The Press Newspaper

Toledo, Ohio & Lake Erie

The Press Newspaper

The Press Newspaper

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Genoa is wrapping up an environmental clean-up that began more than a decade ago.

The village bought the Varouh oil distribution site located at Fourth and Railroad streets behind the old MEP building on Ohio 163 more than 10 years ago. The company, based in Elyria, had closed operations there several years before.

Village Administrator Kevin Gladden said several agencies operated from the site and the village had an underground tank there, which it removed in the 1980s.

However, when the village purchased the property, apparently all the paperwork was not in order for any other remediation that had taken place earlier to remove any contaminated soil, Gladden explained.  The village learned about the problem just over a year and half ago when staff for the Bureau of Underground Storage Tank Regulations contacted them and ordered a proper cleanup. The bureau is a division of the Ohio State Fire Marshal’s Office.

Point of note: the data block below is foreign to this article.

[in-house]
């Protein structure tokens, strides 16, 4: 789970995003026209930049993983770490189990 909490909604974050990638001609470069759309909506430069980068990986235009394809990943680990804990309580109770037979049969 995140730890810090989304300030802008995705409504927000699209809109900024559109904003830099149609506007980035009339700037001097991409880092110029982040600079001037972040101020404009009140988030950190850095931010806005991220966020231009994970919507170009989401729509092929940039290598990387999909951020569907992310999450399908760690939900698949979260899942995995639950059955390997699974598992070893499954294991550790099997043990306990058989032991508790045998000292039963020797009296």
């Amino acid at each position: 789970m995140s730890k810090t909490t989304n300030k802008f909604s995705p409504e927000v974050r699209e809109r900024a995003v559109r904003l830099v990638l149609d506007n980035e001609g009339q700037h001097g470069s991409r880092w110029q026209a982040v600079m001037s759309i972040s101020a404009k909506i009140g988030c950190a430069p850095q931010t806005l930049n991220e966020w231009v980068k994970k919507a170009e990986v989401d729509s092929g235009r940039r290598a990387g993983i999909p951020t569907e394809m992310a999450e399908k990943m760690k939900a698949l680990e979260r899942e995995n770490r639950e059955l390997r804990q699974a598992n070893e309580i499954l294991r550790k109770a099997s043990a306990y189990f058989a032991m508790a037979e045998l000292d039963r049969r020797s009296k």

“They did not clear the site from the work that was done in the ‘80s or afterward,” Gladden said. He is also unsure how or why the mix up took this long to uncover.

So the village was charged with the task of fulfilling the necessary mitigation processes.

They hired environmental specialists Hull and Associates to oversee the cleanup plan as well as handle all the testing, before and after excavation, of the soil and filtration systems.

Genoa crews excavated the nearly 600 tons of dirt over the past few weeks.

“We knew where the hot spots were. About 350 tons of material were supposed to be taken out originally,” Gladden said. “It’s a pretty big hole and we back filled with stone.”

That excavated soil will be shipped to a Waste Management Inc. site once all the permits are approved.

In all, the village has spent about $40,000 so far to remedy the problem, Gladden said. Of that, about $28,000 went to Hull and Associates who have been a critical liaison with BUSTR staff.

“We had to go by 1991 regulations which were a lot more stringent than they were when we took care of our tank in the ‘80s,’ Gladden said.

The village also had to pay for an excavator and bulldozer because the village does not have those particular vehicles in its fleet.

He noted a considerable amount of money was saved by using the village workforce as well as its dump trucks.

“Labor and equipment costs can add up fast,” the administrator noted.

 

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